S.A.D. is a mood-based disorder caused by the change of seasons. It is also known as the ‘winter blues’, since it primarily occurs during winter.
As the acronym suggests, S.A.D., or Seasonal Affective Disorder, is a mood-based disorder caused by the change of seasons. It is a type of depression that comes and goes with the seasons. It is also known as having the ‘winter blues’, as it primarily occurs during the winter months, but S.A.D. associated with summer and spring also exist. S.A.D. usually commences by the end of fall and beginning of winter.
Sunlight is not only important for vitamin D levels in our body, but also in regulating serotonin, a neurotransmitter responsible for feeling happy. During winter, as the days start becoming shorter, the amount of sunlight received by the body decreases. A protein called SERT that is responsible for serotonin levels increases by 5% in winter. SERT and serotonin have an inversely proportional relationship. As SERT increases, the amount of serotonin released in the body decreases. This results in depression, as serotonin is the neurotransmitter that makes us feel good.
Another indirect cause of this disorder are the melatonin levels in the body. Secreted by the pineal gland in the brain, melatonin is a hormone that causes sleepiness by responding to darkness. In winter, since there is less light, melatonin increases, resulting in us feeling more sluggish and lethargic. Lethargy is a common symptom of depression. Melatonin aids in the symptoms of depression and is therefore an indirect cause of S.A.D.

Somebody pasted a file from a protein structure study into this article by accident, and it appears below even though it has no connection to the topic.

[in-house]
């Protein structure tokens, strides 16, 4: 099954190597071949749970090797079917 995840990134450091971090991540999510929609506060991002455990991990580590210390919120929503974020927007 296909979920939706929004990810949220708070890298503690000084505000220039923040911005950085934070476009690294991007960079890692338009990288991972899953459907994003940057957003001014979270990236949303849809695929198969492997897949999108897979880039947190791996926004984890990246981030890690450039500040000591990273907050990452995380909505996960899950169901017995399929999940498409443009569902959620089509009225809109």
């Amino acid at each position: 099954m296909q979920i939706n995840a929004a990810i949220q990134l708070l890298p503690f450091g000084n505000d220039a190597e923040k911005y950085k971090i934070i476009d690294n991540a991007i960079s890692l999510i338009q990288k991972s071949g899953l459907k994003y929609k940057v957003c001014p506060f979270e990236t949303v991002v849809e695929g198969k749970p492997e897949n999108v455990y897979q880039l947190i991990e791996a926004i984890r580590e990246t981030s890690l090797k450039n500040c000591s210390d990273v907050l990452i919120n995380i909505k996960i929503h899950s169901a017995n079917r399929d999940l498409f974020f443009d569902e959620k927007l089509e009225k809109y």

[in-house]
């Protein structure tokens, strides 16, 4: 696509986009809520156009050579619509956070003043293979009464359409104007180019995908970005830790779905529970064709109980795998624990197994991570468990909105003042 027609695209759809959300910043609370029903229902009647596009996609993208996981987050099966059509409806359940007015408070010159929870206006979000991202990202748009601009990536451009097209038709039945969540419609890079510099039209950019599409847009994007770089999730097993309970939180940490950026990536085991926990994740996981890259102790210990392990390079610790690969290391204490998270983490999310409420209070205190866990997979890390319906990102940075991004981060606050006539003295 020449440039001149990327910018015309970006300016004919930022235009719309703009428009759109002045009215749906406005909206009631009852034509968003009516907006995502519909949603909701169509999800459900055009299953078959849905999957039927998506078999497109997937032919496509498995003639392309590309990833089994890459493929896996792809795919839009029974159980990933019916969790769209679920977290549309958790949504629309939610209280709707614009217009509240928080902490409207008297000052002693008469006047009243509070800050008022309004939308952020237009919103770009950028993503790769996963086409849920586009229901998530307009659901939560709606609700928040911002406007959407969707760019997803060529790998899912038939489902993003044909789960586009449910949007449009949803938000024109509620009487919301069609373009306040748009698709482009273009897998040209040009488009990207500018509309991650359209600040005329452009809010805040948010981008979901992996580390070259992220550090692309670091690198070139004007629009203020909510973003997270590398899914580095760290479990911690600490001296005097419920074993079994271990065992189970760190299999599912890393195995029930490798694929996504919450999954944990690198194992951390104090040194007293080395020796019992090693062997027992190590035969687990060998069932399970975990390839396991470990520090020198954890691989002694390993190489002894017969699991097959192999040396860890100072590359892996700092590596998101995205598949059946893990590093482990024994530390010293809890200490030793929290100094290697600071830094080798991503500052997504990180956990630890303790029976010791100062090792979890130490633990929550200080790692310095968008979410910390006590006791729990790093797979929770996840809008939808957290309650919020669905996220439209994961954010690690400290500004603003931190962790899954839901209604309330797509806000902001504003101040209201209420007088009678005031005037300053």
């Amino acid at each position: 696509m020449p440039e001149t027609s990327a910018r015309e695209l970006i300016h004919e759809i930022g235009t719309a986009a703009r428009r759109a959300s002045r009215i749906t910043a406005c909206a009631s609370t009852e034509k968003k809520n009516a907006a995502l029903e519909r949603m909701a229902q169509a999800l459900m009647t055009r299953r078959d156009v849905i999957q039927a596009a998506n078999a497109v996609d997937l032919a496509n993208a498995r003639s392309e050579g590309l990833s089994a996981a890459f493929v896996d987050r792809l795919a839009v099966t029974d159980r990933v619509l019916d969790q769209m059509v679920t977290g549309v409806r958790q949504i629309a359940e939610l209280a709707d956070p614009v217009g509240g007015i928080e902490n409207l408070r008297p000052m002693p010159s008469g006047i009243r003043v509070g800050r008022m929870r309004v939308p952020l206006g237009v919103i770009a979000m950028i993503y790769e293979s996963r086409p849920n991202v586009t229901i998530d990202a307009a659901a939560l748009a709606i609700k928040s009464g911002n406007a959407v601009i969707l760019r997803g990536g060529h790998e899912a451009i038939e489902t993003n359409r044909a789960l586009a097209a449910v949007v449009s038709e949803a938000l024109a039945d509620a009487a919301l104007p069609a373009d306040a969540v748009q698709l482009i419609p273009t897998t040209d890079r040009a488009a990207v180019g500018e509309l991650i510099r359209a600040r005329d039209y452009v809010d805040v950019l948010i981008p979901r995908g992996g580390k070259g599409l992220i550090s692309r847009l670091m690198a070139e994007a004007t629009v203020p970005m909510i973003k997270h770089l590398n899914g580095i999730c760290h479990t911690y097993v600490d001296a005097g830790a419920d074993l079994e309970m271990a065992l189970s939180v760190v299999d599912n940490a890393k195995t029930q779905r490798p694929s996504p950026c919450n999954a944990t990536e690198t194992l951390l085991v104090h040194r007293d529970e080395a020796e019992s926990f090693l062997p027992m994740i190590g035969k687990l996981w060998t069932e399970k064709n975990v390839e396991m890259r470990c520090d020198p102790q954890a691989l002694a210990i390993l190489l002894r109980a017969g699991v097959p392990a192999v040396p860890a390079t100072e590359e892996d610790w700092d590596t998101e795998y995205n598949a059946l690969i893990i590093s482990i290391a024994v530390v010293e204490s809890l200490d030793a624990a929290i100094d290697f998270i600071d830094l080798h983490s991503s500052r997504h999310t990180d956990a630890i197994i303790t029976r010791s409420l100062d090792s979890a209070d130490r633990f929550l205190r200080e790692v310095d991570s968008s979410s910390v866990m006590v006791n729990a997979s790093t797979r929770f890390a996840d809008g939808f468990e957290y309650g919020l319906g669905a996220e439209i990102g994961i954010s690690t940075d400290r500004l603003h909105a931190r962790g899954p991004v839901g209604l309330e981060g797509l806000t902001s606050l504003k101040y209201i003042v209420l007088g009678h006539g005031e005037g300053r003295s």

Decreased serotonin and increased melatonin affect the natural body clock of those who suffer from this condition. People with S.A.D. have a disturbed body clock or circadian rhythms, making it difficult for their bodies to adjust to the change of seasons.
How is S.A.D. diagnosed?
According to the DSM-V, which is a diagnostic and statistical manual of mental disorders, periods of depressive episodes should coincide with seasonal changes for at least a period of two years to be considered for a formal S.A.S. diagnosis. Symptoms of S.A.D. are very similar to symptoms of depression, including low moods, frequent crying, disinterest in activities, drastic weight gain or weight loss, withdrawal from social life, insomnia or hypersomnia.
Irritability is another common symptom, but this can also gradually progress to aggressive behavior and violence. Thoughts of self-harm or suicide can also be present in the case of severe depression and anyone experiencing these symptoms should be evaluated by mental health professionals.
There is a questionnaire specially designed by Rosenthal to screen for S.A.D. called SPAQ (Seasonal Pattern Assessment Questionnaire). It is user-friendly and freely available to be self-administered (The link can be found in the references).
People living away from the Equator are more prone to S.A.D. than people living in equatorial regions. Countries like Canada, the United States (Alaska) and the United Kingdom are more prone to season-related depression than tropical countries.